A principal function of a climber’s stove is to melt snow and ice, producing drinkable water. Hot soup, coffee and the occasional hot water bottle are perks, but on long trips fuel weight adds up. For Alaska I budget 48 ounces per day for a group of six–about 8 pounds of fuel each for a three-week expedition. While toiling with such donkeywork I imagine the ideal stove, where every calorie of fuel burned produces the maximum amount of water. This process, called heat transfer efficiency, inspired the design of the Jetboil Personal Cooking System (PCS).
This is my primary headlamp for dark approaches, late exits, and occasional epics; it generally stays in my rock or ski pack full-time. Weighing less than 3 ounces (78g), the Tikka Plus is so lightweight that it is hard to justify leaving it behind.
Washington’s mountains experience a summer drought and a winter monsoon. Between these perfect conditions for climbing and skiing, spring and fall bring persistent storms that deposit large quantities of rain or wet snow during shoulder-season outings, leaving me no choice but to pack a hard shell. Generally, mild temperatures cause me to loathe wearing a rain jacket, as sweat inevitably builds up. I pull on my hard shell when I reach the point where I am getting wetter without it than I will be while sweating in it. Get stuck in rain or wet snow on a long climb with no waterproof layer and, as Canadian guide Scott Davis says, “the forecast calls for pain.” That said, there are days where nothing less than waterproof will work. Despite marketing claims, no fabric is both adequately breathable and waterproof. I thus prefer my shell jacket to be light, compressible, totally waterproof, and able to be worn over a soft shell.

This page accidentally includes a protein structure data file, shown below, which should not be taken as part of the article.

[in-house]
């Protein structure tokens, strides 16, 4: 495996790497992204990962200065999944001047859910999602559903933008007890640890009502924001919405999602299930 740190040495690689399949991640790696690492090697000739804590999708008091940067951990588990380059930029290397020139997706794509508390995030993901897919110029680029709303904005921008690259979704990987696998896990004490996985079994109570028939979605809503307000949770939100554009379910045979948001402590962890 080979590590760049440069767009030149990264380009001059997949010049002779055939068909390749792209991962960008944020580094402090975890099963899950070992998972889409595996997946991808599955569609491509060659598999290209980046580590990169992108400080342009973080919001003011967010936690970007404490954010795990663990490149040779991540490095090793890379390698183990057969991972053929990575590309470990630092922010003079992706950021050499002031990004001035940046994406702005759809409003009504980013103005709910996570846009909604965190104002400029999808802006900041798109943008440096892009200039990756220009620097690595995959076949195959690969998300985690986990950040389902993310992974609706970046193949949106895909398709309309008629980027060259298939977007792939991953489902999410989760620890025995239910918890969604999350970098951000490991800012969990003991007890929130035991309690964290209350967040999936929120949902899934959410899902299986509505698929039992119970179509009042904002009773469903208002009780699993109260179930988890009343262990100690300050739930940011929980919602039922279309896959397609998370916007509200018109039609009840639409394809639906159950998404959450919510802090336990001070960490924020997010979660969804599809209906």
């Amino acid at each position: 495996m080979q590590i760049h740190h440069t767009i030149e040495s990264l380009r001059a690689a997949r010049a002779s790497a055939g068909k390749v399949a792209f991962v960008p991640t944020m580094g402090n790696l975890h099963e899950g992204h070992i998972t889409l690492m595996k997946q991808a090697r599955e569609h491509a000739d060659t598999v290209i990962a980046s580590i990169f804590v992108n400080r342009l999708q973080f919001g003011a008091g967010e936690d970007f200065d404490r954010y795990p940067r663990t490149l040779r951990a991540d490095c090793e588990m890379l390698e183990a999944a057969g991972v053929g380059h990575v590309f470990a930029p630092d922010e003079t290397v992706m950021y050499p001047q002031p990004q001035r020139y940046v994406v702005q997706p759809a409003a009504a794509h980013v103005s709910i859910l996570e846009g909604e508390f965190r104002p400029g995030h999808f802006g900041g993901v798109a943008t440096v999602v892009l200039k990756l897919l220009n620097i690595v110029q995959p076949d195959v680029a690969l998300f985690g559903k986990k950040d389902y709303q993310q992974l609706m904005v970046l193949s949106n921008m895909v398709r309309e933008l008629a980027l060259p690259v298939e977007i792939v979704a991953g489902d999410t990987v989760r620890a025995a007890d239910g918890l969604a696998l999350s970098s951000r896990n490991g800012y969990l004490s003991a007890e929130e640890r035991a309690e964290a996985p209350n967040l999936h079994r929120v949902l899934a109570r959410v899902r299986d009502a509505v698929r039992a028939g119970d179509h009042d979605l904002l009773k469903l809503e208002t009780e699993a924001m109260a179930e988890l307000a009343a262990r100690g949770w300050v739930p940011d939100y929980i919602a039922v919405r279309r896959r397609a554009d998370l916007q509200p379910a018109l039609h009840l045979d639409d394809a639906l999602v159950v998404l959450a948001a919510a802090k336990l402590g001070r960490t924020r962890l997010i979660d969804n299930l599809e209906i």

Guided clients demand a higher level of safety and preparation than you might find in a recreational group. Part of being safe is keeping your packs lean without skimping on necessary safety gear. While guiding I often need a satellite or cell phone to schedule pick-ups with my bush pilot, check weather, or communicate in emergencies. Over the years, I have started to use a small solar panel to charge my phone, allowing me to get through a long trip with a single lightweight battery.
Let’s begin with an understanding. If given the choice either to snowshoe or ski on an approach, I am going to pick skis every time. When guiding on Denali, however, I find that the combination of people’s varied ski skills, and the fact that we are schlepping huge loads up the Kahiltna Glacier, makes snowshoes the right choice.